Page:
This is where we tie back in with the New Children. Humanity is currently in a state of disintegration with many runaway feedback loops in action. So which way will we go? To complete disintegration or to a higher level of organization? Small changes could have large and determining effects. This is one reason that I practice Heartfulness Meditation and encourage others to meditate as well. If positive changes occur in enough of us, if a small but critical mass begins to be the change we would like to see in the world, this small shift could just tip the system toward evolution rather than dissolution.
Could the New Children with their special gifts be an important part of this process, a kind of leavening in the system that could powerfully tilt humanity toward evolution? If that is the case, it makes our roles as adult guides even more important. We are the ones who guide children through their challenges so that their beautiful gifts can manifest.
The transition that I have described in physics and biology, from a mechanistic worldview to a worldview based on energy, relationships, and networks, is reflected in the social sciences as well. Cultural historian and systems scientist, Riane Eisler, differentiates between dominator systems and partnership or connection systems. Dominator systems are top-down, hierarchical social structures that see humans as innately selfish or aggressive, and in need of being controlled. They use fear, reward and force as the means of control. Eisler holds that humans have lived primarily within dominator systems for the last 10,000 years. Prior to that, when humans lived in small bands of hunter-gatherers, they lived within partnership social structures, based on mutual respect.
n partnership systems, people are recognized as having a strong innate desire to contribute to the well-being of others and the welfare of the whole. Open, respectful communication – working things out together – is the tool used to maintain social order. Force, or fear of force, is not needed. Eisler feels that a return to partnership systems is badly needed in today’s world to remedy the greed, violence and disregard for others that is endemic around us. She has promoted partnership structures in economic and political systems, in communities, schools and families.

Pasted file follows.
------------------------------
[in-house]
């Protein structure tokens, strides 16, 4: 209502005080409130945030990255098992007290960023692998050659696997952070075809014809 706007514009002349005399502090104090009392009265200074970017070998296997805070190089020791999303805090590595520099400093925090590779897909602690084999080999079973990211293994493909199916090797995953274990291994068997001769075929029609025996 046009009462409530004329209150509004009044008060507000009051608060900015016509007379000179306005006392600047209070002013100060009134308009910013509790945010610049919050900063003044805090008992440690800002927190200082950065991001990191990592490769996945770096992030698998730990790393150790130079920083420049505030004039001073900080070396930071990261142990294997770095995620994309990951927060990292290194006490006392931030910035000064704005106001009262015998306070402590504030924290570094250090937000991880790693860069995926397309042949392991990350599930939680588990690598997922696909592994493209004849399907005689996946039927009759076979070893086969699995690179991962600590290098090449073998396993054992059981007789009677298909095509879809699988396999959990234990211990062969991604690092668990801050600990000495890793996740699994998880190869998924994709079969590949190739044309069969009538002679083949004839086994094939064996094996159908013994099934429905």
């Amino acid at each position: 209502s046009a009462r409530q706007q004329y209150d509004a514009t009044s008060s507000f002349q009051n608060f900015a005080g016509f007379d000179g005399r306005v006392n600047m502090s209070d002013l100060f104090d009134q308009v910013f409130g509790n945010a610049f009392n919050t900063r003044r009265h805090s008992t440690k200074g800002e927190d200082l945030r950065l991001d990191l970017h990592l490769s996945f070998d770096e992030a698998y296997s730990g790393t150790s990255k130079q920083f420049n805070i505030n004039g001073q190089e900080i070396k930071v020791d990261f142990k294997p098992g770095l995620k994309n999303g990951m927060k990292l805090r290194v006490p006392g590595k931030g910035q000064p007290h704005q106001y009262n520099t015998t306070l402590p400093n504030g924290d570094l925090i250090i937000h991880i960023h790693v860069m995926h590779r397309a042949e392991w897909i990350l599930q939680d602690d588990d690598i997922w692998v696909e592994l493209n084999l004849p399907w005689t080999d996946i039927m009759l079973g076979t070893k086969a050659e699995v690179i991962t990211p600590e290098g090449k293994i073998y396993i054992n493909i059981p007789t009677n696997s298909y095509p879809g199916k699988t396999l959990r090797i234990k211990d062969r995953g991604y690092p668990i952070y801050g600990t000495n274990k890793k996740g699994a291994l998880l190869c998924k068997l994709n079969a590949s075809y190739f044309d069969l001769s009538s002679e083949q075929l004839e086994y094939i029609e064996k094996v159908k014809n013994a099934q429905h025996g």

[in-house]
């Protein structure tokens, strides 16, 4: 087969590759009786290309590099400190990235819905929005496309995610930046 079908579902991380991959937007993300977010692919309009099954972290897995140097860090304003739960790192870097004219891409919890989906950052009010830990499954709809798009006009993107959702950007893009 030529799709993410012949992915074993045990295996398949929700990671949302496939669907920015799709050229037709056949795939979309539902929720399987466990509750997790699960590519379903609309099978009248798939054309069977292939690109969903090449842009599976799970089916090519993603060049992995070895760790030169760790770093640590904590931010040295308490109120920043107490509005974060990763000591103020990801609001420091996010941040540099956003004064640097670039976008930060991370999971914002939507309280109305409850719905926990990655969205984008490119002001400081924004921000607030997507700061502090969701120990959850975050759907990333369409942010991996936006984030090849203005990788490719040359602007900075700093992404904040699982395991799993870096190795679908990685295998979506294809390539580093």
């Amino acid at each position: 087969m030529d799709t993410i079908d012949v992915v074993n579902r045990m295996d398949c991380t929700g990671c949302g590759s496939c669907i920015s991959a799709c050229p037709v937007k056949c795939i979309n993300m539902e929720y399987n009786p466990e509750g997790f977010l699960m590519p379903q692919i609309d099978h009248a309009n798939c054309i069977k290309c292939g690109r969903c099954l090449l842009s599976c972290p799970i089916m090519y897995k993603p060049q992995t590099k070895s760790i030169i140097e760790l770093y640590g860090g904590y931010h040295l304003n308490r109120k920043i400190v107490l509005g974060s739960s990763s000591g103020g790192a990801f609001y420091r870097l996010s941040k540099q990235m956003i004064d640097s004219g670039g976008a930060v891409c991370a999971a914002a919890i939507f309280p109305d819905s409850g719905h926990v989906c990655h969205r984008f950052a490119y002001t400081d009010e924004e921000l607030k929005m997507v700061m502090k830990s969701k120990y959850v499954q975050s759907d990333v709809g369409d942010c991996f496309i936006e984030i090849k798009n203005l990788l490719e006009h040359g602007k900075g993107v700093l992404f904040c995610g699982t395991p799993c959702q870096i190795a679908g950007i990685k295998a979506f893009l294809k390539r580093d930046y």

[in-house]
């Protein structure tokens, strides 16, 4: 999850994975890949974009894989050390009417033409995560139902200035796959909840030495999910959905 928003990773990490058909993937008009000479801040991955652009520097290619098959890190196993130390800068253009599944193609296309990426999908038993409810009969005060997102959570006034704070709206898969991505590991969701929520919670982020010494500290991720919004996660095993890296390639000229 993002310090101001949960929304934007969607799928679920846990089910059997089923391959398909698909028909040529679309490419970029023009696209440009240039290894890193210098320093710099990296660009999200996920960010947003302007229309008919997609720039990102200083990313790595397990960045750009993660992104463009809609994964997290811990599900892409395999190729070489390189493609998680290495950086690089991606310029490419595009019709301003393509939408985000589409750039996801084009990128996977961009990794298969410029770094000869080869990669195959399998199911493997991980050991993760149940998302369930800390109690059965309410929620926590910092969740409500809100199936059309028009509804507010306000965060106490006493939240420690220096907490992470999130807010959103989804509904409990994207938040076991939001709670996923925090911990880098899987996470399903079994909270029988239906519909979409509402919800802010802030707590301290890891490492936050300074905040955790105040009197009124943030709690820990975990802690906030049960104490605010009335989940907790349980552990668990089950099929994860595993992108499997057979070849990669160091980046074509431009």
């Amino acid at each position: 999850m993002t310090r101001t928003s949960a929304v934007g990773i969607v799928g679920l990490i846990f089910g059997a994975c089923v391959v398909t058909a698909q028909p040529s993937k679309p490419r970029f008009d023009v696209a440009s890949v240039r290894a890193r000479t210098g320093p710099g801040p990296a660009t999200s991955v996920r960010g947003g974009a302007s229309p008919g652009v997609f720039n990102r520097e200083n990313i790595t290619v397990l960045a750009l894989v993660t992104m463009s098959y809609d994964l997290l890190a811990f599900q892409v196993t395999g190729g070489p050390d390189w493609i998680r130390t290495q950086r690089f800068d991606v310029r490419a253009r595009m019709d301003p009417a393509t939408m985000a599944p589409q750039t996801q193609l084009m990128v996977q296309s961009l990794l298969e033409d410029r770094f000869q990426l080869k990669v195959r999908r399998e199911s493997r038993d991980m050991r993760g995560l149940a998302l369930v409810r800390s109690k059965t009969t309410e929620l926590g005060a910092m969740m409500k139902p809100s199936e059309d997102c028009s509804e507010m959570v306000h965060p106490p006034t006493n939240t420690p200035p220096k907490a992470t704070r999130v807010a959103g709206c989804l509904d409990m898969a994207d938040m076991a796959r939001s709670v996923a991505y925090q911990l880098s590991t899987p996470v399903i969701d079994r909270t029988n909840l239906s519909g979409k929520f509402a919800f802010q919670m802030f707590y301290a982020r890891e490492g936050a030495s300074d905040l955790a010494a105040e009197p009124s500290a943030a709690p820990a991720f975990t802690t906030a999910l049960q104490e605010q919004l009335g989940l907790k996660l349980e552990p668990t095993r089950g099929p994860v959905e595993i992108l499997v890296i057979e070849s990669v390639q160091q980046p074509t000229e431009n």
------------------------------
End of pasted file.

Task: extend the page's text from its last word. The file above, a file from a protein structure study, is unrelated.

You may be able to sense that dominator systems are related to the older, mechanistic view of the world, while partnership systems are related to the network or connected systems approach that is now coming to the fore. It is sobering to note how many of our traditional ways of parenting or teaching children spring from the dominator system: “You will do as I say because I am your parent, or your teacher, and if you don’t, there will be consequences.”
Imposing our ways on these New Children simply doesn’t seem to work – they just resist or ignore. What does work is to treat them with respect, humor, playfulness and presence. They need to know that we are with them, willing to help them accomplish goals that make sense to them. They respond to inspiration and loving guidance, but try to control them arbitrarily and you’ll have a fight on your hands!
The articles to follow will explore some of the challenges that the New Children may be facing, and alternative ways to interact with them that are more likely to lead to harmonious and joyful outcomes for all concerned.
Article by TERRAN DAILY
August 30, 2020
August 30, 2020
August 30, 2020